- Respect the performer’s space: The rakugoka performs in a designated area on stage. Avoid leaning forward, stretching out your legs, or otherwise encroaching on their performance space. Maintain a respectful distance and allow the performer to have their own stage presence.
Where Can I Enjoy Rakugo?
Even now, there are still individuals who are primarily recognized as rakugoka, despite the fact that many of them also work in the entertainment sector as voice actors or TV presenters.
There are rakugoka who specialize in merely recreating vintage rakugo sketches, but most modern rakugo material is inspired by sweet everyday drama and still uses characters that date back to the Edo period.
Since the latter substance is not unique, the delivery of it must be outstanding in order for it to be called good. It is common for Japanese children to attend rakugo performances with their schools, ensuring that the art is preserved for future generations.
Tickets for performances at traditional theaters, or yose, can be purchased for about 3000 yen per person if your Japanese is sufficient or if you simply want to experience the ambiance of a show.
You can visit the Tenma Tenjin Hanjotei in Osaka in addition to the Suzumoto Engeijo in Ueno, the Engei Hall in Asakusa, and the Engeijo in Ikebukuro in Tokyo.
A variety program called Shoten that airs every Sunday night also features rakugo. Videos by British multilingual Diane Kichijitsu of rakugo performances in English can be found on YouTube.
1. What does rakugo serve as?
Rakugo, which translates as “fallen words,” is a traditional style of oral storytelling in Japan. Buddhist monks created rakugo in the ninth and tenth centuries to spice up their sermons. The format gradually changed from a hilarious tale to a monologue.
2. What sets rakugo unique?
In rakugo, gestures play a significant supporting role to the spoken word. In other words, rakugo is different from theatrical performances in that gestures are added to supplement the words when it is difficult for the words to adequately convey the meaning of the story on their own.
3. Who has the top position in Rakugo?
After seventeen years of training, Master Shinoharu attained the highest rank of shin-uchi (a master rank rakugo performer). He travels the world to introduce rakugo to new audiences and performs both traditional and innovative stories in both Japanese and English.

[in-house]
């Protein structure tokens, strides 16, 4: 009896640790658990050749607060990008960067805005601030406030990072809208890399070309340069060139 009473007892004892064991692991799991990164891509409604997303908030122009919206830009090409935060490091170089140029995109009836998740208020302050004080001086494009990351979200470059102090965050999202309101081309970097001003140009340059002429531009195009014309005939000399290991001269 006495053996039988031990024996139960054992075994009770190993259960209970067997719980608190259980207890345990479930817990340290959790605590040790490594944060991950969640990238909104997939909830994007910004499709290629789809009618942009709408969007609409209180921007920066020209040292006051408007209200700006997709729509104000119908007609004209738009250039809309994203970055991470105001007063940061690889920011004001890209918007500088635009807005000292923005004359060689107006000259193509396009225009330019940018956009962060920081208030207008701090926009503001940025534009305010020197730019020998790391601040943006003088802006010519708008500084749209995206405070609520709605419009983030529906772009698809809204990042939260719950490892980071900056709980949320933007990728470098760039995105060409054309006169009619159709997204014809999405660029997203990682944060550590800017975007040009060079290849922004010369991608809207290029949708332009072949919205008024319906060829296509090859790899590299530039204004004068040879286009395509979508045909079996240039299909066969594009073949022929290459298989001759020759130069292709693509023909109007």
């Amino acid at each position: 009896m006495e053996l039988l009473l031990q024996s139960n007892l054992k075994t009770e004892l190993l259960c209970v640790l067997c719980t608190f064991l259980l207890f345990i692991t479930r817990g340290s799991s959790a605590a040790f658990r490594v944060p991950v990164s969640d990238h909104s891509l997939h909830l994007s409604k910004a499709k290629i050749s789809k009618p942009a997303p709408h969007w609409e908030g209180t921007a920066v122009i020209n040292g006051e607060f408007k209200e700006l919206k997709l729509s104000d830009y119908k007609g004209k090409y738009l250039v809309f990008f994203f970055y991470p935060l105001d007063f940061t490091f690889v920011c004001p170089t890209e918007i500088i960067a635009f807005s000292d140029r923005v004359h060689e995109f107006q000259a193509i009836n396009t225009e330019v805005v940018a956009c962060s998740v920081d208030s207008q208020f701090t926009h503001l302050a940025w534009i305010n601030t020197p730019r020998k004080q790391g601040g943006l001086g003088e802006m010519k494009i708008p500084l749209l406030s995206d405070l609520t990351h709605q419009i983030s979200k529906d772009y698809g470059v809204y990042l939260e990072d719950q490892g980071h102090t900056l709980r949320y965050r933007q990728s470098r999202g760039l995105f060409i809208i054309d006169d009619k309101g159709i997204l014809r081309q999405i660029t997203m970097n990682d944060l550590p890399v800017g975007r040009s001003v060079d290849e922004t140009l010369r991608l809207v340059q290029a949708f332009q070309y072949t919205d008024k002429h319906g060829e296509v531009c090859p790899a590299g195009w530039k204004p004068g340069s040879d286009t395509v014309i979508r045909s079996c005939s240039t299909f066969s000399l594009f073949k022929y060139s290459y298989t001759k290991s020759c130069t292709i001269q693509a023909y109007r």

4. Is music used in rakugo?
The yose theater is filled with excitement and expectation since music plays a major role in Kamigata rakugo performances.
5. Is rakugo a romantic genre?
Takea Genroku In terms of plot and characters, Rakugo Shinjuu rivals some of the best romantic comedies. It provides us with a distinctive atmosphere where intriguing characters with complex backstories are placed to solve their problems and deal with societal changes.
6. How long is the show of rakugo?
The duration of the performance can be changed from 30 minutes to 1.5 hours at your discretion. The performer has no trouble switching between Japanese and English. She even has a hilarious way of introducing regional dialects.
7. How effective are Japanese stories?
A Japanese tradition of paper theater is extremely effective because we know that role-playing, acting, and the use of props can improve a narrative and give its message and language greater significance for young children.
8. How is the rakugo story organized?
The setup, the body of the story, and the punch line make up the basic framework of a rakugo story. The prelude or setup, known in Japanese as the makura (pillow), comes before the actual plot.
I think you now fully understand “What is Rakugo?” after reading this post. Rakugo, which has been developed from the Edo period to the present, is a sophisticated narrative technique in which one person performs two characters using just body language and gestures.
You will be able to appreciate the stories told and the performers of rakugo more fully if you are familiar with the history of this performing art, which is regarded as a timeless masterpiece.